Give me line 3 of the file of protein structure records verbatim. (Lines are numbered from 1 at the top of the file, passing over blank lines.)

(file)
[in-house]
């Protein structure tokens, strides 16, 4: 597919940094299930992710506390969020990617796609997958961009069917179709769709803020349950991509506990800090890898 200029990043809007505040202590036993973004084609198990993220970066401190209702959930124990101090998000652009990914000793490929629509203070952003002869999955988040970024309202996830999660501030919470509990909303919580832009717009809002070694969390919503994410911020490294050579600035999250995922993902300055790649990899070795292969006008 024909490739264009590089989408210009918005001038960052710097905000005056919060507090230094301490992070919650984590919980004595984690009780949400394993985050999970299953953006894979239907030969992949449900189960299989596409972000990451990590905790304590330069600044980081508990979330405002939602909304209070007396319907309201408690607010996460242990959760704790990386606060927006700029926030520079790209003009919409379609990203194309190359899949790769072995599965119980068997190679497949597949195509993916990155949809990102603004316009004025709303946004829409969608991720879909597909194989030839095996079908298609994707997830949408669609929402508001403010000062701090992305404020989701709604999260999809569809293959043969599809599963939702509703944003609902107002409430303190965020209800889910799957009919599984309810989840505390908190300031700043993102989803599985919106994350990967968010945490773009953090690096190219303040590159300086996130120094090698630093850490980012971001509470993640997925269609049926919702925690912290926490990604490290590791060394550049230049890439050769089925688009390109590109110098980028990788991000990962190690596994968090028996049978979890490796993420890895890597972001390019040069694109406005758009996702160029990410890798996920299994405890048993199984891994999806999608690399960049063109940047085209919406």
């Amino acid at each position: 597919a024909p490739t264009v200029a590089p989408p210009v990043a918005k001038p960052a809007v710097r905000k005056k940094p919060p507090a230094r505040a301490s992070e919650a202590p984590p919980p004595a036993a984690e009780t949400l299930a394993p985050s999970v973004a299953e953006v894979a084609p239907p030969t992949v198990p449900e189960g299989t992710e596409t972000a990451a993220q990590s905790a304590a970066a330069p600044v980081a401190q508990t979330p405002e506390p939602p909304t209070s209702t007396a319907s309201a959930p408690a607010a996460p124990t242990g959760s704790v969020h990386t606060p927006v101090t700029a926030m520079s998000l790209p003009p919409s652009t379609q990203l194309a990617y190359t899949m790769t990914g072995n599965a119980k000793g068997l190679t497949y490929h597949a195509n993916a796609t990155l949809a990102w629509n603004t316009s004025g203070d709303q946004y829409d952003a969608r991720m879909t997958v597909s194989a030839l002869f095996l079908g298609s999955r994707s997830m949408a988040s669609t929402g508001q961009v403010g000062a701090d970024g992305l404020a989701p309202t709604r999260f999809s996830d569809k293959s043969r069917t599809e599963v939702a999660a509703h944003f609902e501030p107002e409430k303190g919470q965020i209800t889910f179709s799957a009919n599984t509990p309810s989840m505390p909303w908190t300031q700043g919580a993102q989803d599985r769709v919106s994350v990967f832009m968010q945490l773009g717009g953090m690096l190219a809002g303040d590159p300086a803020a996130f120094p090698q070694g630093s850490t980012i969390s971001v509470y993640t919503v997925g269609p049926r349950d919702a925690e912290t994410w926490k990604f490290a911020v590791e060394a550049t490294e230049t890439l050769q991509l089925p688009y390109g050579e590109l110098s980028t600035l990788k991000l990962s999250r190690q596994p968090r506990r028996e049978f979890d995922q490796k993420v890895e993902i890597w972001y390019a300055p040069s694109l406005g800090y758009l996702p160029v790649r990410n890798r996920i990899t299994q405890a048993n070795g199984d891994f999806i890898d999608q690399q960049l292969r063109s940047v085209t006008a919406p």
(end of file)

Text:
């Amino acid at each position: 597919a024909p490739t264009v200029a590089p989408p210009v990043a918005k001038p960052a809007v710097r905000k005056k940094p919060p507090a230094r505040a301490s992070e919650a202590p984590p919980p004595a036993a984690e009780t949400l299930a394993p985050s999970v973004a299953e953006v894979a084609p239907p030969t992949v198990p449900e189960g299989t992710e596409t972000a990451a993220q990590s905790a304590a970066a330069p600044v980081a401190q508990t979330p405002e506390p939602p909304t209070s209702t007396a319907s309201a959930p408690a607010a996460p124990t242990g959760s704790v969020h990386t606060p927006v101090t700029a926030m520079s998000l790209p003009p919409s652009t379609q990203l194309a990617y190359t899949m790769t990914g072995n599965a119980k000793g068997l190679t497949y490929h597949a195509n993916a796609t990155l949809a990102w629509n603004t316009s004025g203070d709303q946004y829409d952003a969608r991720m879909t997958v597909s194989a030839l002869f095996l079908g298609s999955r994707s997830m949408a988040s669609t929402g508001q961009v403010g000062a701090d970024g992305l404020a989701p309202t709604r999260f999809s996830d569809k293959s043969r069917t599809e599963v939702a999660a509703h944003f609902e501030p107002e409430k303190g919470q965020i209800t889910f179709s799957a009919n599984t509990p309810s989840m505390p909303w908190t300031q700043g919580a993102q989803d599985r769709v919106s994350v990967f832009m968010q945490l773009g717009g953090m690096l190219a809002g303040d590159p300086a803020a996130f120094p090698q070694g630093s850490t980012i969390s971001v509470y993640t919503v997925g269609p049926r349950d919702a925690e912290t994410w926490k990604f490290a911020v590791e060394a550049t490294e230049t890439l050769q991509l089925p688009y390109g050579e590109l110098s980028t600035l990788k991000l990962s999250r190690q596994p968090r506990r028996e049978f979890d995922q490796k993420v890895e993902i890597w972001y390019a300055p040069s694109l406005g800090y758009l996702p160029v790649r990410n890798r996920i990899t299994q405890a048993n070795g199984d891994f999806i890898d999608q690399q960049l292969r063109s940047v085209t006008a919406p």